I read the first edition 7 or 8 years ago. The biggest takeaway for me was when he asked yo to estimate how much money you had made in your life. You then look at what you have to show for it. Ouch! It’s probably in my top ten all time personal finance books.

  16. pima says:

    Your Money or Your Life was a seminal book for me.
    The concept of trading life energy for an item/meal/event really hit a note.
    I have had the same job all my adult life and I LOVE it.
    ( I am self employed in retail) Working is a pleasure.
    But I also have many other interests so not working is a pleasure too. Knowing what life energy an item/meal/event will cost you is such a tangible way to evaluate if that item has value FOR you. Ultimately every decision WE make forms our financial life. This book gave me a tool to make sure those decisions benefited me.

  17. almost there says:

    To read the 101 tips go to amazon and under the new book click on the link to search inside another edition of this book. In the search block have the tab inside this book showing and type in the page number where it starts. Page 181.

  18. Pam says:

    I have a copy of the old edition. I have not read it in total, nor have I gone through the “program.” But one of the things I absolutely HATE about the book was their do-gooder, leftie, “save-the-planet” mentality.

    Save the planet from what, may I ask?

  19. plonkee says:

    I’m not sure what’s wrong with doing good. And I’ve heard that in many parts of the world, there’s hunger, poverty, homelessness, habitat destruction, pollution,… You might not personally want to do anything about it, but I’d be disappointed if you thought they were good things.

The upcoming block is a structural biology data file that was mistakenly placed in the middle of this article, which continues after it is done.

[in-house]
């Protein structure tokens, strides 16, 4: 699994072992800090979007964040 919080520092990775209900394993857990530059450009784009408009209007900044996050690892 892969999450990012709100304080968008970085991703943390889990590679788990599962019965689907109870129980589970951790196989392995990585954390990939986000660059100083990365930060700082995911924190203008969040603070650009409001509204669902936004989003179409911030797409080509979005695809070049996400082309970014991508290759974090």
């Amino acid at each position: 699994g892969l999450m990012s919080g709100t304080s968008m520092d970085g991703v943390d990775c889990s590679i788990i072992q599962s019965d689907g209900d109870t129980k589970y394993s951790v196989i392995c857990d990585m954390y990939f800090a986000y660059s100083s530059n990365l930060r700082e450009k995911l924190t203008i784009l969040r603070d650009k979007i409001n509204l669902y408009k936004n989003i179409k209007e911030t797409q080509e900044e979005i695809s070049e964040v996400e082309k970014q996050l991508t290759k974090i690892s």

But then I’m an avowed leftie and bleeding heart liberal, so presumably everything I say must be complete rubbish :) .

  20. Call me a bad personal finance blogger, but I have never read this book. Its one my list, but I have always felt like I had moved past the material in this book with the aid of other books specifically Dave Ramsey and a few others.

    I am already debt free except the mortgage and I am attacking my plan to reach my career dreams of self employed doing exactly what I want to do.

    With that said, I still need to read the book.

  21. CPA Kevin says:

    Pam –

    Sorry you feel so much anger at our planet. I really don’t understand the attitude of people like you. If others want to conserve resources for future generations…why is that such a horrible thing? You do realize we will run out of oil and other natural resources at some point?

  22. Cathy says:

    @Pam: Right. You must be one of those that is in denial about human destruction of this planet. Global warming is real, it is being influenced by human activity, and my generation gets to live (survive?) through it.

    Proud to be a do-gooder.

  23. almost there says: